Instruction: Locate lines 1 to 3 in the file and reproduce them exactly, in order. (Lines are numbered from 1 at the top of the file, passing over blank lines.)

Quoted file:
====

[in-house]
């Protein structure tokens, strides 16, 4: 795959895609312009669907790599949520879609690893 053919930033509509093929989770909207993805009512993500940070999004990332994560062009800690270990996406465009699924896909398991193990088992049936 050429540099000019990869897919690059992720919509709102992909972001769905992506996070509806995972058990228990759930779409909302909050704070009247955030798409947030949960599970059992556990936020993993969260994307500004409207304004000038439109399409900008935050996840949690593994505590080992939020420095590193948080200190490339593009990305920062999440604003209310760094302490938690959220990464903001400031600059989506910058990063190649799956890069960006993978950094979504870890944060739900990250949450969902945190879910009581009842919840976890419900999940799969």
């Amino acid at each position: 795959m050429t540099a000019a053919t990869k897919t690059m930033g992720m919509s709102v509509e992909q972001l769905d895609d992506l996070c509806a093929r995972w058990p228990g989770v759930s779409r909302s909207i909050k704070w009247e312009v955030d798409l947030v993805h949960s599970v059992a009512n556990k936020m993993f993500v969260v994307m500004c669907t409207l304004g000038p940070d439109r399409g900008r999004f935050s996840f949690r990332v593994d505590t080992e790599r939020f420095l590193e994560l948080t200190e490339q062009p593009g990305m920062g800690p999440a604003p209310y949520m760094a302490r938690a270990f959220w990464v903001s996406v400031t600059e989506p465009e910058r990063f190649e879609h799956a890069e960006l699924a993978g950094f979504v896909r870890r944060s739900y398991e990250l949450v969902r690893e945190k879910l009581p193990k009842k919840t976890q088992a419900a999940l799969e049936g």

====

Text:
[in-house]
């Protein structure tokens, strides 16, 4: 795959895609312009669907790599949520879609690893 053919930033509509093929989770909207993805009512993500940070999004990332994560062009800690270990996406465009699924896909398991193990088992049936 050429540099000019990869897919690059992720919509709102992909972001769905992506996070509806995972058990228990759930779409909302909050704070009247955030798409947030949960599970059992556990936020993993969260994307500004409207304004000038439109399409900008935050996840949690593994505590080992939020420095590193948080200190490339593009990305920062999440604003209310760094302490938690959220990464903001400031600059989506910058990063190649799956890069960006993978950094979504870890944060739900990250949450969902945190879910009581009842919840976890419900999940799969």
């Amino acid at each position: 795959m050429t540099a000019a053919t990869k897919t690059m930033g992720m919509s709102v509509e992909q972001l769905d895609d992506l996070c509806a093929r995972w058990p228990g989770v759930s779409r909302s909207i909050k704070w009247e312009v955030d798409l947030v993805h949960s599970v059992a009512n556990k936020m993993f993500v969260v994307m500004c669907t409207l304004g000038p940070d439109r399409g900008r999004f935050s996840f949690r990332v593994d505590t080992e790599r939020f420095l590193e994560l948080t200190e490339q062009p593009g990305m920062g800690p999440a604003p209310y949520m760094a302490r938690a270990f959220w990464v903001s996406v400031t600059e989506p465009e910058r990063f190649e879609h799956a890069e960006l699924a993978g950094f979504v896909r870890r944060s739900y398991e990250l949450v969902r690893e945190k879910l009581p193990k009842k919840t976890q088992a419900a999940l799969e049936g």